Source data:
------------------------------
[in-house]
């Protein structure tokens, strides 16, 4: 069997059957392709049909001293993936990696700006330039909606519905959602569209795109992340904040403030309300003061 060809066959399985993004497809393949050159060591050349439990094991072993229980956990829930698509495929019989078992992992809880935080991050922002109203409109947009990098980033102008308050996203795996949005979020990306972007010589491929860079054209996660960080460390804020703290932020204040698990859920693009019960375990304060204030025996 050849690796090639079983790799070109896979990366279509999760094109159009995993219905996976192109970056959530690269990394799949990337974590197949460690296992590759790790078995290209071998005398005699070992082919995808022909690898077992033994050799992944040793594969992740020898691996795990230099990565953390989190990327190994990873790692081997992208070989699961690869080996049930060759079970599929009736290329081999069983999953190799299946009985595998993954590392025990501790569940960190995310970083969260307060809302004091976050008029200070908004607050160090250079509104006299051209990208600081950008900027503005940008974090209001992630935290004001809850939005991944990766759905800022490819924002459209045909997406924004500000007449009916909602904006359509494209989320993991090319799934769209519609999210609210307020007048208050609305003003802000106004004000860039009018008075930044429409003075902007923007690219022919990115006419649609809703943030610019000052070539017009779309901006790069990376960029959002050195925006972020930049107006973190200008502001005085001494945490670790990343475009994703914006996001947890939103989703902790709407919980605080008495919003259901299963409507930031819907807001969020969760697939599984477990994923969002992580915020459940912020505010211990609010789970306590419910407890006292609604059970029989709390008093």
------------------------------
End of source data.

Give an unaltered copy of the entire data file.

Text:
[in-house]
């Protein structure tokens, strides 16, 4: 069997059957392709049909001293993936990696700006330039909606519905959602569209795109992340904040403030309300003061 060809066959399985993004497809393949050159060591050349439990094991072993229980956990829930698509495929019989078992992992809880935080991050922002109203409109947009990098980033102008308050996203795996949005979020990306972007010589491929860079054209996660960080460390804020703290932020204040698990859920693009019960375990304060204030025996 050849690796090639079983790799070109896979990366279509999760094109159009995993219905996976192109970056959530690269990394799949990337974590197949460690296992590759790790078995290209071998005398005699070992082919995808022909690898077992033994050799992944040793594969992740020898691996795990230099990565953390989190990327190994990873790692081997992208070989699961690869080996049930060759079970599929009736290329081999069983999953190799299946009985595998993954590392025990501790569940960190995310970083969260307060809302004091976050008029200070908004607050160090250079509104006299051209990208600081950008900027503005940008974090209001992630935290004001809850939005991944990766759905800022490819924002459209045909997406924004500000007449009916909602904006359509494209989320993991090319799934769209519609999210609210307020007048208050609305003003802000106004004000860039009018008075930044429409003075902007923007690219022919990115006419649609809703943030610019000052070539017009779309901006790069990376960029959002050195925006972020930049107006973190200008502001005085001494945490670790990343475009994703914006996001947890939103989703902790709407919980605080008495919003259901299963409507930031819907807001969020969760697939599984477990994923969002992580915020459940912020505010211990609010789970306590419910407890006292609604059970029989709390008093």